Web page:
Sarah, congratulations on winning the science award at Southern Regional College!
Please tell us more about the Science Competition you took part in – and won – at Southern Regional College.
The competition was held at the SRC Newry Campus and consisted of two experiments. I competed against other students from Randox, Almac and Norbrook.
For the first experiment, I had to find the concentration of an unknown sample of copper sulphate. I carried out a serial dilution using a known concentration of copper sulphate and then found the absorbance of each of the standards. I then found the absorbance for the unknown sample as well. From this I was able to plot a graph and determine the concentration of the unknown sample.
For the second experiment, I had to carry out a titration of iodine against sodium thiosulphate. I added the sodium thiosulphate to the iodine solution until the solution appeared pale yellow. I added a few drops of the starch indicator and continued titrating until the solution appeared colourless. I recorded the titre and then repeated the titration two more times to find an average titre. I then had to complete several questions relating to this experiment.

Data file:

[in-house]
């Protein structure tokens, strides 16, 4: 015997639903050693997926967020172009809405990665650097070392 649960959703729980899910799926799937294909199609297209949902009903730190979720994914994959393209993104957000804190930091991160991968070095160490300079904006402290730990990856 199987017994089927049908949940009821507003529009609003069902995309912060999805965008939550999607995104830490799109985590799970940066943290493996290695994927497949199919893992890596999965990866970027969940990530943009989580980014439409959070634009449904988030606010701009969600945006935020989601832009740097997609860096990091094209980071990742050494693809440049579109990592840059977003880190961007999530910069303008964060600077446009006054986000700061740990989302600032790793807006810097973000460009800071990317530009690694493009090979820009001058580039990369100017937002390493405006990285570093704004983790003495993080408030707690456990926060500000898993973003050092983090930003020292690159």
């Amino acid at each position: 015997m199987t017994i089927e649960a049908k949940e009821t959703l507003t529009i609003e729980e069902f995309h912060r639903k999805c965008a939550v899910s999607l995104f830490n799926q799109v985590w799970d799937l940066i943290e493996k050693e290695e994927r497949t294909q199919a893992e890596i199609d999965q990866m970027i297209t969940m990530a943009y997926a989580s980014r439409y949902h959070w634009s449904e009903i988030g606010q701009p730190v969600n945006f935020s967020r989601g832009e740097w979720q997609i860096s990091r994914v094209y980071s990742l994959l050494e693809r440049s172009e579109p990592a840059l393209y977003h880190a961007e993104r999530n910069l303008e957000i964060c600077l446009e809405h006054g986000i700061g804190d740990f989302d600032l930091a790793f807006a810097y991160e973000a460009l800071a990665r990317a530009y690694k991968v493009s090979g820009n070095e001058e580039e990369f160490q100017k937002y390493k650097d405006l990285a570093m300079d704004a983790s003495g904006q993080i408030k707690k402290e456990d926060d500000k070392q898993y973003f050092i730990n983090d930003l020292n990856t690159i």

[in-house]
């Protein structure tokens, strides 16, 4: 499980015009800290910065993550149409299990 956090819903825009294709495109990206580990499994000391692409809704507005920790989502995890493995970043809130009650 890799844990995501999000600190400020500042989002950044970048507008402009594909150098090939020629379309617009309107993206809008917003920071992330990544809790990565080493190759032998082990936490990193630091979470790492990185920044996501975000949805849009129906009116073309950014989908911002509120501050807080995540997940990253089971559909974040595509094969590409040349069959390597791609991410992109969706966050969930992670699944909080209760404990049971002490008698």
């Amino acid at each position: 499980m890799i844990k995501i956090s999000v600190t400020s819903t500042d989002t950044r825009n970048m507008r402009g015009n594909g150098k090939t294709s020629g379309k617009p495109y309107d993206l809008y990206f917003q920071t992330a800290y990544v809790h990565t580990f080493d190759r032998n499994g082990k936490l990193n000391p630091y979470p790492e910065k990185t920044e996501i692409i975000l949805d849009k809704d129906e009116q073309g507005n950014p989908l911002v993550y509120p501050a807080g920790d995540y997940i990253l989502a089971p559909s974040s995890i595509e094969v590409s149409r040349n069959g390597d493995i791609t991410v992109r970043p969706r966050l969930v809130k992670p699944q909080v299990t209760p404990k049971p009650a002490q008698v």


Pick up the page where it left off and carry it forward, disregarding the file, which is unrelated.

What did you study before you applied for the Higher Level Apprenticeship?
I previously studied A-Levels at St. Joseph’s Grammar school, undertaking Biology, Chemistry and Digital Technology. I always had a keen interest in science when I was younger so after studying Biology and Chemistry for A-Level I knew that I wanted to pursue a career in this field. In school I enjoyed the practical aspect of subjects which lead me to want to take part in this Higher Level Apprenticeship.
Where are you currently studying and what do you like most about your course?
I am studying the Life Science pathway of Applied Industrial Science at Portadown Southern Regional College. This course is based on biology and I have just finished semester one. I enjoy learning about buffer solutions, oxidation and redox reaction. For semester two, I look forward to studying physiology and continue to gain more knowledge about biology.